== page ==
Pride Comes Before a Fall
Paddy Power on Twitter at 6.31 on Feb 2 2019:
“Anyone know a company that can take a few big billboards down within 8 minutes?
Asking for a friend. “
Smug arrogance is never a nice trait. I hope Paddy Power has learned a lesson.
Signs of Spring
Now and Then on Church Street
Oyster ( a mobile phone shop) and Glamour (now relocated to the Square) are now a sweet shop and Kerry Wool Shop.
Hanging Out at the Tennis Courts
Photos; Danny Gordon
Listowel’s young people have always hung out at the tennis club. These youngsters in 1987 are watching a game in progress. Cyril Kelly remembers 1955 when the game wasn’t’t the only attraction on the courts.
Cyril’s essay was broadcast on Sunday Miscellany in 2018
SLICED BACKHAND CROSS-COURT LOB Cyril Kelly
Every year, when the Wimbledon circus rolls round, still vivid recollections came churning up from deep in the corduroy folds of memory. Far from the sophistication of strawberries and cream, these memories have a mossy redolence rising from Feale river stones, smells of fehlerstrom, buachalán buí and crusty cow pats, all the embalmed odours of the Cows Lawn, that commonage on the edge of town where the Listowel Lawn Tennis Club had its two grass courts, plus a dilapidated railway carriage which went by the exotic moniker of The Pavilion. The tennis club was like an exclusive compound of the Raj; it was enclosed by a chicken wire fence which separated the lower caste, namely urchins like myself, from daughters of merchants, bankers and ne’er-do-wells. Unfortunately, in such a setting, togged out in durable brown corduroy jacket and short corduroy pants made by my redoubtable milliner mother, pubescent infatuation was incapable of negotiating an invulnerable passage through the layers and feverish strata of puppy love.
In the nineteen fifties, mothers possessed an infallibility which was every bit as dogmatic as that of Pope Pius XII. And if a boy had the temerity to question this God given right, such a heresy could always be dealt with by use of the wooden spoon, an implement of enlightenment which was often administered with ecclesiastical zeal. So, if a mother decreed that the local tennis club was off-limits, needless to mention, an explanation was neither asked fornor offered….. The ball alley was fine, and fishing for white trout was also deemed a healthy pastime, but the tennis court, where gorgeous young ones in tennis whites might be loitering, was, for mysterious maternal reasons, not granted an imprimatur.
Therefore, on this particular evening, as I stood at the perimeter fence of the local den of iniquity, clad in my corduroy get up, I felt the giddy pleasure of the miscreant. My eager little heart was going pit-a-pat, pit-a-pat as I stood there, my face meshed to the chicken wire while I watched Patricia, the Maria Sharapova of the day. A year older than myself, Patricia had that prepossessing, pouting beauty which playfully clawed young boys’ hearts, toyed with them, and then, with feline disdain for their wellbeing, cast them aside.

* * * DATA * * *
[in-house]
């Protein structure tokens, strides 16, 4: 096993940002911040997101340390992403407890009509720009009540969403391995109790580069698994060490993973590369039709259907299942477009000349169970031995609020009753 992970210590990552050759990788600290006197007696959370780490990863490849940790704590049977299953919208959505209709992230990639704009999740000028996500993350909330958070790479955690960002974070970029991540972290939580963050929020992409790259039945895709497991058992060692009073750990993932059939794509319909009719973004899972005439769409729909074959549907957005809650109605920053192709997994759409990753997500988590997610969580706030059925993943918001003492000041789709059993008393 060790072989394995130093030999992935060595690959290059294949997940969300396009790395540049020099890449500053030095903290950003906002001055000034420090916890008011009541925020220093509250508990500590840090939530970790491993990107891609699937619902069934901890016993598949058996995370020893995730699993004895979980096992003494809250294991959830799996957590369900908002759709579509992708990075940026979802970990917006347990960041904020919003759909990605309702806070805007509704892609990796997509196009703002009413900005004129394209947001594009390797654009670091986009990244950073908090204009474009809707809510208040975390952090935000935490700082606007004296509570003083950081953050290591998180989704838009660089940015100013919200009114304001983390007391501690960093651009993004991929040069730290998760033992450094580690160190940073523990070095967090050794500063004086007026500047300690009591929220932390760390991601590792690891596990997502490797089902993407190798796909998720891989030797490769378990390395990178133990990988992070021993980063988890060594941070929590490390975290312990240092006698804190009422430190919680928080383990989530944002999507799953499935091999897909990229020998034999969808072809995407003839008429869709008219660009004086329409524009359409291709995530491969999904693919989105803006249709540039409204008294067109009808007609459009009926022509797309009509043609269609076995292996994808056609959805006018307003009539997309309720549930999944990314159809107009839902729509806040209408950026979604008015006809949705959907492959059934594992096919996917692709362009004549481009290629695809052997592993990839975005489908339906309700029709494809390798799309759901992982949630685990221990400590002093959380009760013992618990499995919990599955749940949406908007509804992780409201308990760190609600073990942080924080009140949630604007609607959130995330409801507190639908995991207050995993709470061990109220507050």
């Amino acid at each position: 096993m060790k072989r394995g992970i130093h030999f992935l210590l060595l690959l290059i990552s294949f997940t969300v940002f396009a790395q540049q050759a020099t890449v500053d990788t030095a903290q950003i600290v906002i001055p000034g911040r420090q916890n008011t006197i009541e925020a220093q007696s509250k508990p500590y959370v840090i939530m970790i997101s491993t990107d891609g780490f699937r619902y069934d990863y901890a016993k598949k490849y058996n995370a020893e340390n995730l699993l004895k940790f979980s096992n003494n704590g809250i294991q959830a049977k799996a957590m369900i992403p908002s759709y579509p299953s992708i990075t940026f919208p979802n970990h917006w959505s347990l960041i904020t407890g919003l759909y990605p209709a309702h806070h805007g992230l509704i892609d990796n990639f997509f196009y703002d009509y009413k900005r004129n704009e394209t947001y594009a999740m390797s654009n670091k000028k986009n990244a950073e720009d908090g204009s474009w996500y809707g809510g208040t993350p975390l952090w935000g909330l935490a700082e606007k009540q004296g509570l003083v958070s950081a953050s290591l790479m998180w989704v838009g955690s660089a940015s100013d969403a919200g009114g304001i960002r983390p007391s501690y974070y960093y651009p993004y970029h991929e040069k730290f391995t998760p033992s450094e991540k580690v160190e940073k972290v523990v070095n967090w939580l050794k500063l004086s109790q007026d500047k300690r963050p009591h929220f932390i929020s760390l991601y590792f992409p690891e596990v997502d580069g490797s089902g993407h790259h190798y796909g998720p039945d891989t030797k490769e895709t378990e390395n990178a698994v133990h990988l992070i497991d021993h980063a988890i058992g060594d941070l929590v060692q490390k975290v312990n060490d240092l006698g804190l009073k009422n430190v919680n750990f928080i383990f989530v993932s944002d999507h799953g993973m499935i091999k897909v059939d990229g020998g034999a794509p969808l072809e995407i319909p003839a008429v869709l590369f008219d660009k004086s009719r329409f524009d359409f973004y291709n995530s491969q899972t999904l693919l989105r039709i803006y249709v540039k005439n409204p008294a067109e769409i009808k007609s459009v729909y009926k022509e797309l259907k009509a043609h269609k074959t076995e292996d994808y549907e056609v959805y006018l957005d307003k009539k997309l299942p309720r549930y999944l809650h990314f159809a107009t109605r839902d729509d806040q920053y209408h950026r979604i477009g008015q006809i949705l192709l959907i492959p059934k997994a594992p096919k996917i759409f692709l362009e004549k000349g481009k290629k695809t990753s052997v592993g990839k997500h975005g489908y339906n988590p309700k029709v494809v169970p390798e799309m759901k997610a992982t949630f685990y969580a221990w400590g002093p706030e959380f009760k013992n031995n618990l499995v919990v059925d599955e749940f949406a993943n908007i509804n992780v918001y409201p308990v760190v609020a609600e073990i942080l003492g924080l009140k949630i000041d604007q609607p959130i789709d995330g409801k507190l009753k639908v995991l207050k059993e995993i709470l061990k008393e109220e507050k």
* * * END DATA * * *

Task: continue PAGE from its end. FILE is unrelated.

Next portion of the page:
Imagine that same eager little heart when, out of the blue, Patricia called me into the enclosure and thrust one of her friend’s tennis racquets at me.
Now, she called over her shoulder as she swaggered to the other side of the net. Love all.
And tossing the white fluffy ball into the air, left hand tapering gracefully aloft for a split second, right hand coiled behind her, blonde hair uncurling loosely onto her shoulders, she was, for one unearthly moment, a veritable Venus, poised on the opposite baseline. But then, with what seemed like satanic intent, she unleashed a swerving serve that flashed past my despairing lunge. Fifteen love, she piped that precious word once more as she sashayed to the other side and served again.
How I scurried around, like a manic mongrel, trying to return her shots which were whizzing past me. Unwilling to cry halt, I persisted until, panting and perspiring, they invited me into The Pavillion. As Patricia towelled her temples daintily, her Pekinese bitch snooped around me, sniffing my sandals disdainfully.
I like your style, Patricia said and suppressed laughter tittered from her friends. Standing there awkwardly, I admitted that it was my first time playing tennis.
I don’t mean your tennis, she scoffed, pointing. I mean your trendy trousers.
Amid an eruption of laughter, I looked down and noticed, for the first time, the chocolate brown bands of corduroy where my pragmatic mother had let down the legs of last years faded pants.
I never ventured near the tennis court for the rest of that season.
And this year again, as I set my television aversion aside and tune in for Wimbledon, I know that as I watch some poor bewildered bloke scrambling to retrieve a viciously sliced backhand cross-court lob, I will suddenly be waylaid once more by the memory of those mortifying moments from the summer of fifty five, when the Sixth Commandment, with all it forbade and all it decreed, sat severely aloof on the umpire’s chair.
Footballers of Tarbert Comp.
David Kissane who trained this team posted the photo and caption on Facebook
Thirty years ago…The Tarbert Comprehensive School senior ladies Gaelic football team who won three county championships, two Munster championships and contested two All Ireland finals in the late 1980s. A privilege to have been your manager, ladies.